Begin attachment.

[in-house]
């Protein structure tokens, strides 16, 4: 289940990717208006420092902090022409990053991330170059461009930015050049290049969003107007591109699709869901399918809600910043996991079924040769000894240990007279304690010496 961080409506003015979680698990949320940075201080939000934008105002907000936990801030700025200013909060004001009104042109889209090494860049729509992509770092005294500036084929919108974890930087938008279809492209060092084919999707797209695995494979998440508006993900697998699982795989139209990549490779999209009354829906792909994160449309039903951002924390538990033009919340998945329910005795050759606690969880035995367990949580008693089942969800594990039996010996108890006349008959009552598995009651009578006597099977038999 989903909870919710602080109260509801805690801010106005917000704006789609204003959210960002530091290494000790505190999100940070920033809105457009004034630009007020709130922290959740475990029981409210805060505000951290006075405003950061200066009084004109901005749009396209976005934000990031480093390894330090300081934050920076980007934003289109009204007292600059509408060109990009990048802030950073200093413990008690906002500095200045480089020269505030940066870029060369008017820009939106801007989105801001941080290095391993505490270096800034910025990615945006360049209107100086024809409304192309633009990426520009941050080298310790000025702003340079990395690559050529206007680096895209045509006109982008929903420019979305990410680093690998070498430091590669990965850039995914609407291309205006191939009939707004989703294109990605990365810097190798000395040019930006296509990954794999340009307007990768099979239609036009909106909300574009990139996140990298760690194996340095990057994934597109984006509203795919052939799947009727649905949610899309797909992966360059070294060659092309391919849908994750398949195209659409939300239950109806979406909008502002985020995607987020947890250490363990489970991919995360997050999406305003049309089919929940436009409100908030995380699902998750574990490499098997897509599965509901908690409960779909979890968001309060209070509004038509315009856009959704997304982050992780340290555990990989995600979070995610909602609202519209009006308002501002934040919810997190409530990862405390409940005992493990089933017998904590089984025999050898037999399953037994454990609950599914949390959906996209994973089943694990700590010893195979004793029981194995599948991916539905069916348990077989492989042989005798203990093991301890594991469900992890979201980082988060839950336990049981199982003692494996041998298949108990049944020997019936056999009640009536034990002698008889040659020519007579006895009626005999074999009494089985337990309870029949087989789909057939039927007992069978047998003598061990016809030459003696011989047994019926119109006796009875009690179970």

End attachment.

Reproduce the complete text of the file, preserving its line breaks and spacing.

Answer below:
[in-house]
């Protein structure tokens, strides 16, 4: 289940990717208006420092902090022409990053991330170059461009930015050049290049969003107007591109699709869901399918809600910043996991079924040769000894240990007279304690010496 961080409506003015979680698990949320940075201080939000934008105002907000936990801030700025200013909060004001009104042109889209090494860049729509992509770092005294500036084929919108974890930087938008279809492209060092084919999707797209695995494979998440508006993900697998699982795989139209990549490779999209009354829906792909994160449309039903951002924390538990033009919340998945329910005795050759606690969880035995367990949580008693089942969800594990039996010996108890006349008959009552598995009651009578006597099977038999 989903909870919710602080109260509801805690801010106005917000704006789609204003959210960002530091290494000790505190999100940070920033809105457009004034630009007020709130922290959740475990029981409210805060505000951290006075405003950061200066009084004109901005749009396209976005934000990031480093390894330090300081934050920076980007934003289109009204007292600059509408060109990009990048802030950073200093413990008690906002500095200045480089020269505030940066870029060369008017820009939106801007989105801001941080290095391993505490270096800034910025990615945006360049209107100086024809409304192309633009990426520009941050080298310790000025702003340079990395690559050529206007680096895209045509006109982008929903420019979305990410680093690998070498430091590669990965850039995914609407291309205006191939009939707004989703294109990605990365810097190798000395040019930006296509990954794999340009307007990768099979239609036009909106909300574009990139996140990298760690194996340095990057994934597109984006509203795919052939799947009727649905949610899309797909992966360059070294060659092309391919849908994750398949195209659409939300239950109806979406909008502002985020995607987020947890250490363990489970991919995360997050999406305003049309089919929940436009409100908030995380699902998750574990490499098997897509599965509901908690409960779909979890968001309060209070509004038509315009856009959704997304982050992780340290555990990989995600979070995610909602609202519209009006308002501002934040919810997190409530990862405390409940005992493990089933017998904590089984025999050898037999399953037994454990609950599914949390959906996209994973089943694990700590010893195979004793029981194995599948991916539905069916348990077989492989042989005798203990093991301890594991469900992890979201980082988060839950336990049981199982003692494996041998298949108990049944020997019936056999009640009536034990002698008889040659020519007579006895009626005999074999009494089985337990309870029949087989789909057939039927007992069978047998003598061990016809030459003696011989047994019926119109006796009875009690179970």